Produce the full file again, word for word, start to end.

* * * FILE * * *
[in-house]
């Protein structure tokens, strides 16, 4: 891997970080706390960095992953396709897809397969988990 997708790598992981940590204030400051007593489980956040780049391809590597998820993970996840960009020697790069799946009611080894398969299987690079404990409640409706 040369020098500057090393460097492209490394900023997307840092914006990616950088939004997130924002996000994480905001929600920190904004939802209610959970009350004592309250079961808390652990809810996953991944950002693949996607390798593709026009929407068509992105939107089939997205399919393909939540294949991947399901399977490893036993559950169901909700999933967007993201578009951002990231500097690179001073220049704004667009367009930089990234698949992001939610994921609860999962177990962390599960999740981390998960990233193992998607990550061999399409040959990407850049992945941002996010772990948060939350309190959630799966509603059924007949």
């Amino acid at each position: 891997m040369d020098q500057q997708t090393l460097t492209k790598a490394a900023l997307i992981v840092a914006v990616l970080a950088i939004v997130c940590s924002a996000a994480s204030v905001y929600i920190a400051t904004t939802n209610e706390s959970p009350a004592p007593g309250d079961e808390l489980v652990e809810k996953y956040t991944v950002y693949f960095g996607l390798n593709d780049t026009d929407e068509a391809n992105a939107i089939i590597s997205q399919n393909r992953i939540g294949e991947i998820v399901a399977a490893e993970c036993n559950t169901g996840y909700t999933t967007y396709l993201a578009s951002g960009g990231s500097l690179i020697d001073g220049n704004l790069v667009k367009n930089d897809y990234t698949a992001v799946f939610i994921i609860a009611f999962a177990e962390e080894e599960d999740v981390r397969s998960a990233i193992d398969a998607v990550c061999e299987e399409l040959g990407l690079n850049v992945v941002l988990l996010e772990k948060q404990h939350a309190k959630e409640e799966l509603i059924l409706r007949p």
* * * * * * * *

[in-house]
């Protein structure tokens, strides 16, 4: 891997970080706390960095992953396709897809397969988990 997708790598992981940590204030400051007593489980956040780049391809590597998820993970996840960009020697790069799946009611080894398969299987690079404990409640409706 040369020098500057090393460097492209490394900023997307840092914006990616950088939004997130924002996000994480905001929600920190904004939802209610959970009350004592309250079961808390652990809810996953991944950002693949996607390798593709026009929407068509992105939107089939997205399919393909939540294949991947399901399977490893036993559950169901909700999933967007993201578009951002990231500097690179001073220049704004667009367009930089990234698949992001939610994921609860999962177990962390599960999740981390998960990233193992998607990550061999399409040959990407850049992945941002996010772990948060939350309190959630799966509603059924007949």
């Amino acid at each position: 891997m040369d020098q500057q997708t090393l460097t492209k790598a490394a900023l997307i992981v840092a914006v990616l970080a950088i939004v997130c940590s924002a996000a994480s204030v905001y929600i920190a400051t904004t939802n209610e706390s959970p009350a004592p007593g309250d079961e808390l489980v652990e809810k996953y956040t991944v950002y693949f960095g996607l390798n593709d780049t026009d929407e068509a391809n992105a939107i089939i590597s997205q399919n393909r992953i939540g294949e991947i998820v399901a399977a490893e993970c036993n559950t169901g996840y909700t999933t967007y396709l993201a578009s951002g960009g990231s500097l690179i020697d001073g220049n704004l790069v667009k367009n930089d897809y990234t698949a992001v799946f939610i994921i609860a009611f999962a177990e962390e080894e599960d999740v981390r397969s998960a990233i193992d398969a998607v990550c061999e299987e399409l040959g990407l690079n850049v992945v941002l988990l996010e772990k948060q404990h939350a309190k959630e409640e799966l509603i059924l409706r007949p």